NASA’s new online tool offers valuable insights into COVID-19’s impact on agriculture

Considering that our existing food system is highly interconnected, not to mention increasingly globalised, it’s not at all surprising to learn that the coronavirus pandemic is affecting our food production as well, along with many other aspects of our everyday lives. However, food production typically involves so many variables that it’s extremely difficult to conduct a thorough analysis of every factor that could endanger food security, particularly during a pandemic, when researchers no longer have the freedom to travel anywhere they want to gather data. To address this issue, researchers at the NASA Harvest Consortium have developed a NASA Harvest COVID-19 Dashboard, which can help agricultural stakeholders to analyse the impact of the COVID-19 pandemic on crop production, food availability, market prices, and policy changes. “Understanding global food systems in terms of production, logistics, economics, and policy is and always has been a challenge – COVID-19 has highlighted how important it is to really understand the relationships between these different facets of the agricultural supply chain and a big part of that is bringing together the data,” explains Mike Humber, principal investigator and NASA Harvest Data Lead.

The COVID-19 Dashboard was developed with the help of numerous NASA Harvest partner organisations, including the International Food Policy Institute Food Security Portal, the World Food Programme, and the Food and Agriculture Organization of the United Nations. It also incorporates several open source COVID-19 datasets, including Johns Hopkins University COVID-19 data, which are constantly updated to ensure they always contain the most recent and relevant data. The tool is free to use, accessible via just about any web browser, and very easy to navigate. “The current pandemic is the latest episode highlighting the urgent need for a global, comprehensive, multi-disciplinary food supply-chain information system. The NASA Harvest COVID-19 dashboard provides a significant step towards fulfilling this need by bringing together a range of satellite-based crop indicators alongside real-time economic data, trade & price information, food security indicators and policy information. We look forward to feedback from the community and continuing to evolve and advance this tool for supporting assessments of the complex and rapidly evolving global food supply flows,” says Dr. Inbal Becker-Reshef, NASA Harvest Program Director.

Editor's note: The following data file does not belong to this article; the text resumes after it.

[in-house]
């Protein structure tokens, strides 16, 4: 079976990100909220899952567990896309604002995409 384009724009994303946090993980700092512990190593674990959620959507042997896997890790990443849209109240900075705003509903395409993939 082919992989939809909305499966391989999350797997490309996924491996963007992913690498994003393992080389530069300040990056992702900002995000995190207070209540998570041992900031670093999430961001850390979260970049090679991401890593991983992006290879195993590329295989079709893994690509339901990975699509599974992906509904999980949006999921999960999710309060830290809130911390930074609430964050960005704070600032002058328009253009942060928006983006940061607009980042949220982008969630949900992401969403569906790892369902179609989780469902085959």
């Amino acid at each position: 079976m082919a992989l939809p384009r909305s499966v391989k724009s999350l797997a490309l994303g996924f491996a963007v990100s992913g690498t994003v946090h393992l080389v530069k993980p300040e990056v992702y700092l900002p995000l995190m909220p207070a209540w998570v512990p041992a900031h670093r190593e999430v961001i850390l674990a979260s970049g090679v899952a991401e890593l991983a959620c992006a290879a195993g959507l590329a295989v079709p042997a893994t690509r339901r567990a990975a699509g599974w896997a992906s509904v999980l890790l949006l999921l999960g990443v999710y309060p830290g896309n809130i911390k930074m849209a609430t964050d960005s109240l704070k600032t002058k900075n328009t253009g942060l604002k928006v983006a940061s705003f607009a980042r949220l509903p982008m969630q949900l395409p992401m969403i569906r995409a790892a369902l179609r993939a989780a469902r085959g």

Predictions for the future of agriculture

The COVID-19 pandemic will accelerate the digital evolution of agriculture

In order to recover from the effects of the COVID-19 pandemic, the agriculture sector needs to accelerate the adoption of digital technology, according to Alison Sunstrum, the founder and CEO of CNSRV-X. “COVID-19 has put us on a digital fast track, farmers are going online. They are rapidly innovating, creating ways of selling their products to keep themselves afloat. We are seeing the world become far more agile through the use of technology,” says Sunstrum. By combining existing practices like zero-till farming with next-gen technologies like direct methane capture from animals, we will be able to not only ensure the long-term sustainability of agriculture but also mitigate the effects of climate change. While technology will play an important role in this process, it will also have to be accompanied with increased investments and policy change. “Basically we’re going to improve farm profitability, enable greater sustainability, and these are our tools to combat climate change,” adds Sunstrum. “Technology is going to take us there, but basically it’s all up to us.”